A player celebrating in EA's "FIFA 18".

Image source: Electronic Arts. 

5. Competition makes players more engaged

Competitive players in Electronic Arts' (NASDAQ:EA) Madden and FIFA series are up to three times more engaged with the games' network than those who are not playing competitively, according to the company's CEO. With publishers increasingly relying on in-game purchases to drive fiscal performance, engagement is emerging as a metric that rivals unit sales in terms of importance. Featuring competitive leagues is a great way to keep users coming back to a title.

Like other sports championships, video game leagues will feature stratified skill levels, but the potential for monetizing non-elite competitions is much higher thanks to the global nature of online gaming and the fact that almost anyone can be a broadcaster.

A character from Activision Blizzard's "Overwatch" flipping through the air and holding guns.

Image source: Activision Blizzard.

6. Professional sports owners are getting on board

Activision Blizzard (NASDAQ:ATVI) sold the rights to the first seven professional teams in its recently formed Overwatch league for $20 million each. Buyers included New England Patriots owner Robert Kraft and New York Mets COO Jeff Wilpon. Here's Kraft explaining his company's decision to get into the competitive-gaming space:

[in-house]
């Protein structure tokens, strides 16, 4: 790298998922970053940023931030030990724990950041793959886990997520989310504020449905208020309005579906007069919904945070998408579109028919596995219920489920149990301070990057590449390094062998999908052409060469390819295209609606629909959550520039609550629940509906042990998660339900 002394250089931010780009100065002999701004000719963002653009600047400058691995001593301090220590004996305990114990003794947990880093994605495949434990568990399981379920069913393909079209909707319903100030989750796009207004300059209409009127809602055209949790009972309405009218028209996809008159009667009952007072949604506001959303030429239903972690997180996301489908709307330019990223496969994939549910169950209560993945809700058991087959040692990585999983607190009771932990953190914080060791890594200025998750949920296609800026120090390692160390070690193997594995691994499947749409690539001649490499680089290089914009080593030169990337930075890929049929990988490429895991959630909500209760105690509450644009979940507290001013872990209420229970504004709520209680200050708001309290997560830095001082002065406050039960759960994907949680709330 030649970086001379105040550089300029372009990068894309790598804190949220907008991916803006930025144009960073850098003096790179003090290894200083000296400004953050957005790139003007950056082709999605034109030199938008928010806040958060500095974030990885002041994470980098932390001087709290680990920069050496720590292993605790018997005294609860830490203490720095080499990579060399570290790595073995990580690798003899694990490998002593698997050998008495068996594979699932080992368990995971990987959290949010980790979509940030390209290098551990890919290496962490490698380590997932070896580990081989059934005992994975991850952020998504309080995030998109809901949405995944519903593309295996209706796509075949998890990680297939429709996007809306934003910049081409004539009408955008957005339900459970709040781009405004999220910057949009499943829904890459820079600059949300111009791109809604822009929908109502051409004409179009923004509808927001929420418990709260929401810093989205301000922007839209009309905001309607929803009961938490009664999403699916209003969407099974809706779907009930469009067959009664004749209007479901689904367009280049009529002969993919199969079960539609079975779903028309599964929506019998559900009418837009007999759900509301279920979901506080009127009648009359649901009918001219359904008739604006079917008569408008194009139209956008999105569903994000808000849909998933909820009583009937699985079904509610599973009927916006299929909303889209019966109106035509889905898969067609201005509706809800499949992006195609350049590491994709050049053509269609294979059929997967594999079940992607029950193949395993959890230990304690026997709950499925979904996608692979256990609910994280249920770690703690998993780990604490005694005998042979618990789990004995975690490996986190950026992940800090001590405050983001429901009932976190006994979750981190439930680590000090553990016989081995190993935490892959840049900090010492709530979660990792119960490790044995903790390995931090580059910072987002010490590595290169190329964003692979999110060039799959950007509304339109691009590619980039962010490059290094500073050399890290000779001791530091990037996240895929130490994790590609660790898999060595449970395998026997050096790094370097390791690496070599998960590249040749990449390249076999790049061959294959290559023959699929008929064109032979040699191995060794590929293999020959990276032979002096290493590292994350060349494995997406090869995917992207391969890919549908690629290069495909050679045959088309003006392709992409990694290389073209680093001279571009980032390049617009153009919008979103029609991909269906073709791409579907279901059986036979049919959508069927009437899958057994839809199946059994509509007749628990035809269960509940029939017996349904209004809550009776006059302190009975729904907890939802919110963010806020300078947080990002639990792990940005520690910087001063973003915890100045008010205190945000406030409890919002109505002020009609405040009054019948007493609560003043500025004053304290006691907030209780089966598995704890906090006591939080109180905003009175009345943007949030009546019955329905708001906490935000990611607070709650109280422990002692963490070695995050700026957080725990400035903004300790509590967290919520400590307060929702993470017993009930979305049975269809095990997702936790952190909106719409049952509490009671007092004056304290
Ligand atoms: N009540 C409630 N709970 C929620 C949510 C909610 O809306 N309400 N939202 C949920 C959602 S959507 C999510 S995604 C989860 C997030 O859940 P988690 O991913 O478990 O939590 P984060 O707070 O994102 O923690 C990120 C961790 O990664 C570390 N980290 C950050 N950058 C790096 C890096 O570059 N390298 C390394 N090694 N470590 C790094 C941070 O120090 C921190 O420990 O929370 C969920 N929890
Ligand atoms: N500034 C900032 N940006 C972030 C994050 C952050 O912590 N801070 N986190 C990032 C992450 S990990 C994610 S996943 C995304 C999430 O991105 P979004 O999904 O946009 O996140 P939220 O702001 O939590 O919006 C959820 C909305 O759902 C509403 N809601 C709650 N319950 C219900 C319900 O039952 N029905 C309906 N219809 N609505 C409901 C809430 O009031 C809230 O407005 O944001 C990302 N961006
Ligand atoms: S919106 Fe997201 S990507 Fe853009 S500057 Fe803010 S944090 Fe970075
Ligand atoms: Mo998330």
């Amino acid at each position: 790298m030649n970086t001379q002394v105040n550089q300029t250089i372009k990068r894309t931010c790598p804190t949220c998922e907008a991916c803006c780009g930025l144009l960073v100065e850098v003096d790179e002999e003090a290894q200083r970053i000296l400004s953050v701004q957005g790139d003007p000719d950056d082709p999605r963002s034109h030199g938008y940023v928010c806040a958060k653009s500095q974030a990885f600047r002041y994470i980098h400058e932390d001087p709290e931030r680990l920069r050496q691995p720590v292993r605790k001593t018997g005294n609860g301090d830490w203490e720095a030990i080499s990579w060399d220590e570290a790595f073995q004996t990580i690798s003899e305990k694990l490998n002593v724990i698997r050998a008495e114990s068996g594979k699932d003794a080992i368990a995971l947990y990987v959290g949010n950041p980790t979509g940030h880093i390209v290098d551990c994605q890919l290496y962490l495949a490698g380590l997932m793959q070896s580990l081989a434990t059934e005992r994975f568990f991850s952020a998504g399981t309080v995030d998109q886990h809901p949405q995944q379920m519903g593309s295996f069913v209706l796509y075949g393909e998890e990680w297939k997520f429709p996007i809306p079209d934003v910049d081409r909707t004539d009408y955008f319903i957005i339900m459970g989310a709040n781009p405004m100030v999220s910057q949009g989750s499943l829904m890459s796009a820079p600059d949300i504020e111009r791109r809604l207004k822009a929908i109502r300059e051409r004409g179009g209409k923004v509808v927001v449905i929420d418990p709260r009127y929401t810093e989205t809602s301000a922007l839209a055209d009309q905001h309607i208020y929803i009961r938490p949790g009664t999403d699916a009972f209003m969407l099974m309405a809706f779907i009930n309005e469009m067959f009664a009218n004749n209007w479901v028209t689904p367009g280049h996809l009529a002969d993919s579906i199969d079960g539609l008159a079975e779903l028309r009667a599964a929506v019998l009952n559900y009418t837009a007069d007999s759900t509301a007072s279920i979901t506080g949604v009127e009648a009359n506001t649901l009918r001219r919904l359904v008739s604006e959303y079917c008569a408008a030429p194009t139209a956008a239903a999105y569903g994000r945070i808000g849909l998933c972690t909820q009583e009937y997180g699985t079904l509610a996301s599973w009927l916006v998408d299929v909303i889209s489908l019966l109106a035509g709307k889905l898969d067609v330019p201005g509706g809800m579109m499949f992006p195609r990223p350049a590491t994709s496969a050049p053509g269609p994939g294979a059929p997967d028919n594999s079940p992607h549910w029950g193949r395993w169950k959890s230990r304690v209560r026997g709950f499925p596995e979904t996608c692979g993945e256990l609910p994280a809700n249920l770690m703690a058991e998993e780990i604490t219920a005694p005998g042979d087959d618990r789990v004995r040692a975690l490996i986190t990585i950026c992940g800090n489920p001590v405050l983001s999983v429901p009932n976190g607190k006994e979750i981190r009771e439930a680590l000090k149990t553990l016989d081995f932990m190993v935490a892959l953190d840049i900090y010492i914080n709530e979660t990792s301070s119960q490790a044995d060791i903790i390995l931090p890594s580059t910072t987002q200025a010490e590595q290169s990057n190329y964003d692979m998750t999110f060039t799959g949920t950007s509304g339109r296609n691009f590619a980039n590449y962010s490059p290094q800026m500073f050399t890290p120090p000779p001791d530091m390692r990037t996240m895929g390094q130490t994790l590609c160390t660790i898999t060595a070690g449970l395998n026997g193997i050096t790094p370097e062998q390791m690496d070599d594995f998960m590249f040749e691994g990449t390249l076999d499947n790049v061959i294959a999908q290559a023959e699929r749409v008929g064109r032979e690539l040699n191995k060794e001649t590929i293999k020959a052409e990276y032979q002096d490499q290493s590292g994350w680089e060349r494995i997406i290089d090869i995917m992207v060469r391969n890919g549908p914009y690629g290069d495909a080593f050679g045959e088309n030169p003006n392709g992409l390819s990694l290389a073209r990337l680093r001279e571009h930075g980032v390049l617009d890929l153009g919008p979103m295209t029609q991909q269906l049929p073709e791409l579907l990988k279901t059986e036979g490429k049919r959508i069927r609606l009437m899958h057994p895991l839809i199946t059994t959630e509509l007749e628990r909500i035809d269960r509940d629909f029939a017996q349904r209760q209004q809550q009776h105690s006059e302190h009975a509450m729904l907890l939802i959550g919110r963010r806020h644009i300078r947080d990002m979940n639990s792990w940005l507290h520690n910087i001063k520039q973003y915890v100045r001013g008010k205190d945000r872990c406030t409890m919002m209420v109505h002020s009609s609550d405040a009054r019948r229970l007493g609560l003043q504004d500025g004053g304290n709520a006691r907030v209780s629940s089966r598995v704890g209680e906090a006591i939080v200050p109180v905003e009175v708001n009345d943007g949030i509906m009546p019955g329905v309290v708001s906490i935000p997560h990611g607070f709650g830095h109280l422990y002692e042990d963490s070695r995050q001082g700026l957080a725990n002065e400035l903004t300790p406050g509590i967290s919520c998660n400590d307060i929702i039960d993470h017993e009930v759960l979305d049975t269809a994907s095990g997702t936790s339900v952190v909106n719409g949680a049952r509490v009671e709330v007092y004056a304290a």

We have been exploring the esports market for a number of years and have been waiting for the right opportunity to enter. The incredible global success of Overwatch since its launch, coupled with the league's meticulous focus on a structure and strategy that clearly represents the future of esports made this the obvious entry point for the Kraft Group.

The Overwatch league will generate revenue through advertising and ticket sales, and Activision plans to share 50% of league revenues with owners and teams. The publisher also expect to announce more teams for the league in the near future. 

An illustration of two people playing competitive video games, with audience cheering in the background.

Image source: Getty Images.

7. Growth is happening at a rapid clip

Newzoo projects that the esports industry will generate roughly $700 million in revenue this year and be worth $1.5 billion in 2020 -- good for an average annual growth rate of roughly 29%. It's also worth noting that Newzoo's figures do not include money made from esports-related gambling. With those revenue streams included, media and technology consulting firm Activate estimates that the esports market will be worth $5 billion in 2020.

This article represents the opinion of the writer, who may disagree with the “official” recommendation position of a Motley Fool premium advisory service. We’re motley! Questioning an investing thesis -- even one of our own -- helps us all think critically about investing and make decisions that help us become smarter, happier, and richer.